The original ICFI stemmed from a very large split in the Fourth International in 1953. The majority side was known as the “International Secretariat of the Fourth International”. The largest ICFI affiliate, the American SWP (no connection to our one or the British one) eventually drifted back to the ISFI, which promptly became the “United Secretariat of the Fourth International”. Why exactly people distinguished them by referencing their leadership body is beyond me, but I suppose it makes as much sense as Sinn Fein (Gardiner Place) and Sinn Fein (Kevin Street). Broadly speaking the ICFI side was the more “hardline” or “orthodox”.

Over time the ICFI gradually lost all of its major sections (the Americans, the Latin American Morenoites and the French Lambertists) except for the British Healyites. There was an Irish aspect to the French/British split, as the Healyites and Lambertists meddled with the League for a Workers Republic, leading to its own split with the League for a Workers Vanguard.

When the British Healyites spectacularly fell apart in the mid 80s, there were for a period three WRP’s and, I believe, as many as four ICFIs. Continuity and legitimacy are big concerns with this trend, as with Irish Republicanism (and French Monarchism!), so their splinters tended to try to hold on to the names, to bolster their claim to be the real thing. The affiliates of this particular ICFI are nowadays mostly called the Socialist Equality Party. The group they are trying to set up in Ireland is to be the Socialist Equality Group, indicating that they are too small to be considered a party.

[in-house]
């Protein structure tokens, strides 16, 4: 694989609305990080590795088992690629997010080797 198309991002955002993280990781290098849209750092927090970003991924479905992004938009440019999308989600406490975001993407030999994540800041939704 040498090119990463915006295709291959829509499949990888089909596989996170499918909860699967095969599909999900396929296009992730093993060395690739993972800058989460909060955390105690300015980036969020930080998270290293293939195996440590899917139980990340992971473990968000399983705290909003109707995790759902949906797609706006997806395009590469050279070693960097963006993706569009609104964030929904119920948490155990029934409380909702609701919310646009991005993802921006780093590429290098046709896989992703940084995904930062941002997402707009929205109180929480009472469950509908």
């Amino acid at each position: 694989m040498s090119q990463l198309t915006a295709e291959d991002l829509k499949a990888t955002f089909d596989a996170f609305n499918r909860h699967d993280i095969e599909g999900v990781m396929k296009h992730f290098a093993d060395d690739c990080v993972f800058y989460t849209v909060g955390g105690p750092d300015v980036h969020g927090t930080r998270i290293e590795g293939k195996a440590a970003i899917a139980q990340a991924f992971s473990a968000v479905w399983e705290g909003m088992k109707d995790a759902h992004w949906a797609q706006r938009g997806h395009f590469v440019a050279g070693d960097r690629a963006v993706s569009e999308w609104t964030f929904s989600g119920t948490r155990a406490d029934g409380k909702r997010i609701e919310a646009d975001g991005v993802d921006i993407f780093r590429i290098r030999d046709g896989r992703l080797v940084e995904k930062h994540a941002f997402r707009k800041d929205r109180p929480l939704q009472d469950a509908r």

(That was probably more detail than anyone wanted).

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WorldbyStorm - March 24, 2015

“(That was probably more detail than anyone wanted).”

Not at all and very true re the legitimacy/continuity aspect of the trend. As you’ll know Healy famously acquired Trotsky’s death mask in 1979 which seems to me to fit in with a depressing necro fetishism on parts of the left (the embalmed bodies on Red Square being another) – though not unknown in a way in regard to Republicanism I suppose.